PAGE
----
"Charley O'Malley, come here, my boy! Bring her to me, till I bless you both. Come here, Lucy,--I may call you so. Come here, my children. I have tried to live on to see this day, when the head of an old house comes back with honor, with fame, and with fortune, to dwell amidst his own people in the old home of his fathers."

The old man bent above us, his white hair falling upon the fair locks of her who knelt beside him, and pressed his cold and quivering hand within her own.

"Yes, Lucy," said I, as I led her within the house, "this is home."

Here now ends my story. The patient reader who has followed me so far deserves at my hands that I should not trespass upon his kindness one moment beyond the necessity; if, however, any lurking interest may remain for some of those who have accompanied me through this my history, it may be as well that I should say a few words farther, ere they disappear forever.

Power went to India immediately after his marriage, distinguished himself repeatedly in the Burmese war, and finally rose to a high command that he this moment holds, with honor to himself and advantage to his country.

O'Shaughnessy, on half-pay, wanders about the Continent, passing his summers on the Rhine, his winters at Florence or Geneva. Known to and by everybody, his interest in the service keeps him _au courant_ to every change and regulation, rendering him an invaluable companion to all to whom an army list is inaccessible. He is the same good fellow he ever was, and adds to his many excellent qualities the additional one of being the only man who can make a bull in French!

Monsoon, the major, when last I saw him, was standing on the pier at Calais, endeavoring, with a cheap telescope, to make out the Dover cliffs, from a nearer prospect of which certain little family circumstances might possibly debar him. He recognized me in a moment, and held out his hand, while his eye twinkled with its ancient drollery.

"Charley, my son, how goes it? Delighted to see you. What a pity I did not meet you yesterday! Had a little dinner at Crillon's. Harding, Vivian, and a few others. They all wished for you; 'pon my life they did."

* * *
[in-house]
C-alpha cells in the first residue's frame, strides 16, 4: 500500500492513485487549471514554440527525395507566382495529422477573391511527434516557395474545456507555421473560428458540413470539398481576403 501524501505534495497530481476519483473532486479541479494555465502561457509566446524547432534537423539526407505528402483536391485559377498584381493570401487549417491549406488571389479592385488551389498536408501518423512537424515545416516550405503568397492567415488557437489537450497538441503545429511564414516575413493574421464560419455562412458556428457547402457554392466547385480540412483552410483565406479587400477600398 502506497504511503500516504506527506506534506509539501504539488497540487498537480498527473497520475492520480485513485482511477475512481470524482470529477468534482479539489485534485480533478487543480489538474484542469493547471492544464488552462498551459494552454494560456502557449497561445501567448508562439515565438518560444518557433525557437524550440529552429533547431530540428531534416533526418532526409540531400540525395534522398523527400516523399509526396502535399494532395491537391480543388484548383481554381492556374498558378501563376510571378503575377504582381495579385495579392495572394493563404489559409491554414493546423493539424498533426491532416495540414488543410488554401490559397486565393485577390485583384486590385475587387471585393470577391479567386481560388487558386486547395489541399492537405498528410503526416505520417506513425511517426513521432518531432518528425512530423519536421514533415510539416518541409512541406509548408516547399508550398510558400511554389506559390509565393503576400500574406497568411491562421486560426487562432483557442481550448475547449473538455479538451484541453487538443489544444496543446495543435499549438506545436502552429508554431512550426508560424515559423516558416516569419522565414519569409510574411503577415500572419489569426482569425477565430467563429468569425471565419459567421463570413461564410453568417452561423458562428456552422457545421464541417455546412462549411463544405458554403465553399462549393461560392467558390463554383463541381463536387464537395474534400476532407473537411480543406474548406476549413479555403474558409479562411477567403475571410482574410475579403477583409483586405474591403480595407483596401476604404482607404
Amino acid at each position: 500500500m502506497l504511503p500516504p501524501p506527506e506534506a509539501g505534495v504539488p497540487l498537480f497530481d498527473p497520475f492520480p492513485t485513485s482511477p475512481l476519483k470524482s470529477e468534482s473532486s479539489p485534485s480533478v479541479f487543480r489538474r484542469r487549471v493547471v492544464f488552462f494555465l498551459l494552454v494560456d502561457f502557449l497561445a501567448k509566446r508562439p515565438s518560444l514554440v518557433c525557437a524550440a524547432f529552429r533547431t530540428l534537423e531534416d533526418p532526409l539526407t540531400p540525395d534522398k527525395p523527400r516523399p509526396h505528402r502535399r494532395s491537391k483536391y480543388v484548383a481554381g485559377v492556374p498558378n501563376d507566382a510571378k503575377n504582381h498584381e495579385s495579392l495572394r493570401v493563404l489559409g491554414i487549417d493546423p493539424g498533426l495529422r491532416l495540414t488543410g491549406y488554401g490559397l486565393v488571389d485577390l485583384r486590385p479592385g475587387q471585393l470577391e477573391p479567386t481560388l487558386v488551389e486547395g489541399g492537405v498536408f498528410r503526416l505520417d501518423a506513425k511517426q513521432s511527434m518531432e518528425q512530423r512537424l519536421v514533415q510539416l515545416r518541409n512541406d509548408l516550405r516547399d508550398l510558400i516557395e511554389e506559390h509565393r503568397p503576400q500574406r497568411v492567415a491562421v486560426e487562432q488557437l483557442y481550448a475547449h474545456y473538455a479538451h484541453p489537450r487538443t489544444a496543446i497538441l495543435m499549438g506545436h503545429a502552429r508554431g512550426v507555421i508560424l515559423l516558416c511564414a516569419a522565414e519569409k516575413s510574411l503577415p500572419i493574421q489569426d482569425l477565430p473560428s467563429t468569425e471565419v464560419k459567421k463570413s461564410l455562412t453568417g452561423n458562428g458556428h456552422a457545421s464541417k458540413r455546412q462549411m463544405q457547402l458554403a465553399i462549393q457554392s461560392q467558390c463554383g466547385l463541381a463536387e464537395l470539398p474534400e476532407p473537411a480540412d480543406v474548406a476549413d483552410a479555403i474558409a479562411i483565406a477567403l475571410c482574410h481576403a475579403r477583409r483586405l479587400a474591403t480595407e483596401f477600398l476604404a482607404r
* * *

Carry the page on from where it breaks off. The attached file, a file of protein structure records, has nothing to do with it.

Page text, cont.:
"Civil, certainly," thought I, "as I have not the honor of being known to them."

"You are at Meurice's," resumed he; "a very good house, but give you bad wine, if they don't know you. They know me," added he, in a whisper; "never try any tricks upon me. I'll just drop in upon you at six."

"It is most unfortunate, Major; I can't have the pleasure you speak of; we start in half an hour."

"Never mind, Charley, never mind; another time. By-the-bye, now I think of it, don't you remember something of a ten-pound note you owe me?"

"As well as I remember, Major, the circumstance was reversed. You are the debtor."

"Upon my life, you are right; how droll. No matter; let me have the ten, and I'll give you a check for the whole."

The major thrust his tongue into his cheek as he spoke, gave another leer, pocketed the note, and sauntered down the pier, muttering something to himself about King David and greenhorns; but how they were connected I could not precisely overhear.

Baby Blake, or Mrs. Sparks,--to call her by her more fitting appellation,--is as handsome as ever, and not less good-humored and light-hearted, her severest trials being her ineffectual efforts to convert Sparks into something like a man for Galway.

Last of all, Mickey Free. Mike remains attached to our fortune firmly, as at first he opened his career; the same gay, rollicksome Irishman, making songs, making love, and occasionally making punch, he spends his days and his nights pretty much as he was wont to do some thirty years ago. He obtains an occasional leave of absence for a week or so, but for what precise purpose, or with what exact object, I have never been completely able to ascertain. I have heard, it as true, that a very fascinating companion and a most agreeable gentleman frequents a certain oyster-house in Dublin called Burton Bindon's. I have also been told of a distinguished foreigner, whose black mustache and broken English were the admiration of Cheltenham for the last two winters. I greatly fear from the high tone of the conversation in the former, and for the taste in continental characters in the latter resort, that I could fix upon the individual whose convivial and social gifts have won so much of their esteem and admiration; but were I to run on thus, I should recur to every character of my story, with each and all of whom you have, doubtless, grown well wearied. So here for the last time, and with every kind wish, I say, adieu!

L'ENVOI.